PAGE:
Automated Root Cause Analysis

I’ve ran into multiple products that claim to offer automated root cause analysis, so don’t think that I’m ranting against a specific product or vendor. I have a problem with the concept.

The problem these products are trying to solve: IT staff spend much of their time trying to troubleshoot issues. Essentially finding the cause of effects they don’t like. What is causing high response times on this report? What is causing the lower disk throughputs?

If we can somehow automate the task of finding a cause for a problem, we’ll have a much more efficient IT department.

The idea that troubleshooting can be automated is rather seductive. I’d love to have a “What is causing this issue” button. My problem is with the way those vendors go about solving this issue.

Most of them use variations of a very similar technique:
All these vendors already have monitoring software, so they usually know when there is a problem. They also know of many other things that happen at the same time. So if their software detects that response time go up, it can look at disk throughput, DB cpu, swap, load average, number of connections, etc etc.
When they see that CPU goes up together with response times – Tada! Root cause found!

First problem with this approach: You can’t look at correlation and declare that you found a cause. Enough said.

Second problem: If you collect so much data (and often these systems have millions of measurements) you will find many correlation by pure chance, in addition to some correlations that do indicate a common issue.
What these vendors do is ignore all the false findings and present the real problems found at a conference as proof that their method works. Also, you can’t reduce the rate of false-findings without losing the rate of finding real issues as well.

Note that I’m not talking about tools like Tanel Poder visualization tool. Tools which makes it easier for the DBA to look at large amounts of data and using our brain’s built in pattern matcher to find correlations. I support any tool that assists me in applying my knowledge to large sets of data at once.

I have a problem with tools that use statistical correlation as a replacement to applying knowledge. It can’t be done.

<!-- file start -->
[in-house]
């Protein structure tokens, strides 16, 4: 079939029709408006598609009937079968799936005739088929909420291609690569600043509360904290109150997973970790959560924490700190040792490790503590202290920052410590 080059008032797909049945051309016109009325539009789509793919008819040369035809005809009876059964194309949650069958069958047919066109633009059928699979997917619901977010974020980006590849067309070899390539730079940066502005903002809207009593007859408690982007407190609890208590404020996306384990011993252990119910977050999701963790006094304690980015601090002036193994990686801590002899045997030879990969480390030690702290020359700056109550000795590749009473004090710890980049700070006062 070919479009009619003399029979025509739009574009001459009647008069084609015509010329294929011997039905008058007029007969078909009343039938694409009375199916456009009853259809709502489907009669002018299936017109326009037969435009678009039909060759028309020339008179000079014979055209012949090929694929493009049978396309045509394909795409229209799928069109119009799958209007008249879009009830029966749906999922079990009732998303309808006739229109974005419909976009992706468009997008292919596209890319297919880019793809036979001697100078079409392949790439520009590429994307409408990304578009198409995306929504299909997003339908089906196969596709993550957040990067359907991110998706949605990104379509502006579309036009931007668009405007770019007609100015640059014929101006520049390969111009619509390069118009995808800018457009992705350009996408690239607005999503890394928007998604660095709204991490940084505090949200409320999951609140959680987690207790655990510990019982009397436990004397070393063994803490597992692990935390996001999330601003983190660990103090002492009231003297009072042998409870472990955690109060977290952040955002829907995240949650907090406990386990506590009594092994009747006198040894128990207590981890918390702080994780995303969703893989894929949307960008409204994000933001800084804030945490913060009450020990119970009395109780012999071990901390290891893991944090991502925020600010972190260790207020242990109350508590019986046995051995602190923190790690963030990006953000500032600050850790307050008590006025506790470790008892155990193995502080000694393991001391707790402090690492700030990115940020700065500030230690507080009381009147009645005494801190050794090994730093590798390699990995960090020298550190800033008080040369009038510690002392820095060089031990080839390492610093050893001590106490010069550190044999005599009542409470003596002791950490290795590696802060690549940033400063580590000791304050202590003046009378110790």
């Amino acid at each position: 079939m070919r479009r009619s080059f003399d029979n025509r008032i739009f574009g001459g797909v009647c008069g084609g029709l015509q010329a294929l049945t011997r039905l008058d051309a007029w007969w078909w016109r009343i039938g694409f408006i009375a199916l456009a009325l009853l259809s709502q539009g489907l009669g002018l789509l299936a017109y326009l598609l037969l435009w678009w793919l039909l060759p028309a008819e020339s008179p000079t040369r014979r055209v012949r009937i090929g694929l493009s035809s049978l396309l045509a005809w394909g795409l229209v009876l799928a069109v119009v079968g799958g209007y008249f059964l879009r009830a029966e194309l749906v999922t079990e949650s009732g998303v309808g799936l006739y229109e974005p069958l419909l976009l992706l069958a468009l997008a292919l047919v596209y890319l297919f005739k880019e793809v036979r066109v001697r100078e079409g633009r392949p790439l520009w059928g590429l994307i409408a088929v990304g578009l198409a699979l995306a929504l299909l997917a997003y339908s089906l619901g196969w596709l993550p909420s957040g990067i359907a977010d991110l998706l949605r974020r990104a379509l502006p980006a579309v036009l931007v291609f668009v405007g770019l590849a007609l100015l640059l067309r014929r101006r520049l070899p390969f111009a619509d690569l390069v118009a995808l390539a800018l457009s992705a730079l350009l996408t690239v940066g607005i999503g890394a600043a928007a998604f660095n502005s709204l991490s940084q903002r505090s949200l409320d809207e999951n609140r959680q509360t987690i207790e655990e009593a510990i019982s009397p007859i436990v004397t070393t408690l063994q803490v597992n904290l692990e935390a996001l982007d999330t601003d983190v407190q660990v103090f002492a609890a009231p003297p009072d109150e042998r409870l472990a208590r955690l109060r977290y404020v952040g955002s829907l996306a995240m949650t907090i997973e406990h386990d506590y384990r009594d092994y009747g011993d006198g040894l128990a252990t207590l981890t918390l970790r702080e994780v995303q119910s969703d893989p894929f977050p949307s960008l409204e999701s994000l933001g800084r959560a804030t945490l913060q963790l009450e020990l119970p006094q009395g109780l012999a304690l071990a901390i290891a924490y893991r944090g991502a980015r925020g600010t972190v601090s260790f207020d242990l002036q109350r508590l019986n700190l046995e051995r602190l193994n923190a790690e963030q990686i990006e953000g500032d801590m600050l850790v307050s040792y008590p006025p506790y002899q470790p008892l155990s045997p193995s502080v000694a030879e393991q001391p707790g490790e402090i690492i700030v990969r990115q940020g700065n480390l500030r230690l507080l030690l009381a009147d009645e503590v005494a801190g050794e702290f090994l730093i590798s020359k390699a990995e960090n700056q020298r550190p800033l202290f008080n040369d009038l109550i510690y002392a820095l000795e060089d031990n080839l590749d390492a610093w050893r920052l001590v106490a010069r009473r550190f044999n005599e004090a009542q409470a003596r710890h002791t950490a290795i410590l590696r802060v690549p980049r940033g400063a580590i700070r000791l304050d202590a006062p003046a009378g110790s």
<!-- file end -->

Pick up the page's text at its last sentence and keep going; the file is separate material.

Here’s the kind of tool I’d like to see:
Suppose your monitoring tool will give you the ability to visually browse, filter and explore all that data you collect in ways that help you troubleshoot. The tool will remember the things you looked at and the steps you took. After you solve the problem, you can upload the problem description and your debug process to a website. You can even mark away the dead-ends of the investigation.

Now you can go to that website and see that for problem X, 90% of the DBAs started by looking at v$sesstat and 10% ran trace. Maybe you can even have a friend network, so you can see that in this case Fuad looked at disk utilization first while Iggy checked how much redo is written each hour.

If you are not into sharing, you can still browse your own past problems and solutions for ideas that might have slipped your mind.

I think that a troubleshooting tool combined with “collective wisdom” site can assist experienced DBAs and improve the learning curve for junior DBAs without pretending to automate away knowledge and experience.


12 Comments on “Automated Root Cause Analysis”

  1. Dr Queues says:

    Not to mention ‘anti-correlation.’ I have a great real-world example of that, which is too long to describe here.

    Another method, that you didn’t mention is, Bayesian inference, and brethren. I know this technique has been beaten to death in the academic literature, but I’m not sure if any of the vendors you’re referring to use it. I have the impression that it is used in some commercial network mgmt tools.

    Also, “collective wisdom” == knowledge base (the AI term). A difference with Bayesian techniques is that it can adapt quickly to new data or that’s the claim, at least.

  2. aachleon says:

    As usual…love the ideas.

  3. Tanel Poder says:

    Hi Chen,

    Next time we meet I’ll show you a product beta which does (among other things) that😉

  4. joel garry says:

    Problem with such a base is inevitably rating-feedback control. The masses will tell you to rebuild indices every week, and every other myth you don’t want to think of now that you know better. There’s a reason there’re only a few gurus and thousands of conference attendees. MOS even vets their publications, and look at their reputation and what they are doing wrong (including not keeping change histories on the docs, and the knowledgebase interface).